Byzantine castle. A destination for the romantic, charming Monemvasia enchants visitors. The imposing walls protect the beauty, the old mansions, the cobbled streets and churches.
Entering the rock from the only entrance – “only orders” from where the name of the town Monemvasia – begins the journey to the past, from the 6th century until today. Entering the castle, a small alley on your left takes you to the home of the poet John Ritsos, out of which there is a bust.
Walking along the main road right and left will find and admire the shops, selling from art objects to impressive jewelry, clothes, shoes and of course traditional products.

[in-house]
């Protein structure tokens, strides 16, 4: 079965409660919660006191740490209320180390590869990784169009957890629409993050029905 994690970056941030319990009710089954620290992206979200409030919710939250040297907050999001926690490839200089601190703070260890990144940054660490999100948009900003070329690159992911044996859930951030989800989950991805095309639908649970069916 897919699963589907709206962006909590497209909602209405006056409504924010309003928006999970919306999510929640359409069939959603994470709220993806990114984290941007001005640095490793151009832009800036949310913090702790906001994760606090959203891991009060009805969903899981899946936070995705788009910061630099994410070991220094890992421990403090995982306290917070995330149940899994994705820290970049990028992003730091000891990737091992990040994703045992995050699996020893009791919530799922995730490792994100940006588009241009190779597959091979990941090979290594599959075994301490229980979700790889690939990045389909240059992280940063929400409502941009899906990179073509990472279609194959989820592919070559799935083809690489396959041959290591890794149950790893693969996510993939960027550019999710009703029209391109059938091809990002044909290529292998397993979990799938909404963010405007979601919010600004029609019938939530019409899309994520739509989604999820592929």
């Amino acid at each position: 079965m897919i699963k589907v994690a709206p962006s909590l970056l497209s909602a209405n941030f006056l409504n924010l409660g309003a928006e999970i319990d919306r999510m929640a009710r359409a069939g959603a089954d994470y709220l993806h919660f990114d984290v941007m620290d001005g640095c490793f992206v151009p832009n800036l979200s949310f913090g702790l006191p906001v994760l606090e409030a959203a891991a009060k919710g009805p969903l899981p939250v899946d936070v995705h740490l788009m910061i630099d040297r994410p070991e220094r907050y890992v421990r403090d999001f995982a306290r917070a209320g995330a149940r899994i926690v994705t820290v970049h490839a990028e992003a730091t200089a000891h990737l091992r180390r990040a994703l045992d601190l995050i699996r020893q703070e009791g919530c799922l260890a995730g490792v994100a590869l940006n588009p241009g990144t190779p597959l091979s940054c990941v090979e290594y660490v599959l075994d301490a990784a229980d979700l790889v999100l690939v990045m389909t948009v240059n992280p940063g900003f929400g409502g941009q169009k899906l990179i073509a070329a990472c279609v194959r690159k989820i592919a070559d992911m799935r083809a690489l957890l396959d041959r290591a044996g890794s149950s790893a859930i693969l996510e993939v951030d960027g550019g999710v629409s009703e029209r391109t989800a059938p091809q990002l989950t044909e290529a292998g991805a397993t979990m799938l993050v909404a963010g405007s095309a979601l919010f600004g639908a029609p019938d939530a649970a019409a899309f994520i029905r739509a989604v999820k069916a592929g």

The road will lead you to the church of Christ hauled, with the cannon feature outside. Dedicated to Christ drawn (pulled) in martyrdom, the church houses some rare Byzantine icons and the main feature is the complete lack of frescoes.
You will also see and admire the historic listed building from the 16th century, which houses the Archaeological Collection of Monemvasia, and discover the 40 churches, hidden in every corner of the village.
Going for the upper city, the so-called ‘Goulas’ worth stopping to admire the view of the castle from above.
The stone buildings with roofs of tiles compose a city – painting.
At the highest point of the rock there is the church of St. Sophia, the most impressive building of the upper town, built in the 12th century and is one of the most important temples of the Middle Byzantine period in the Peloponnese.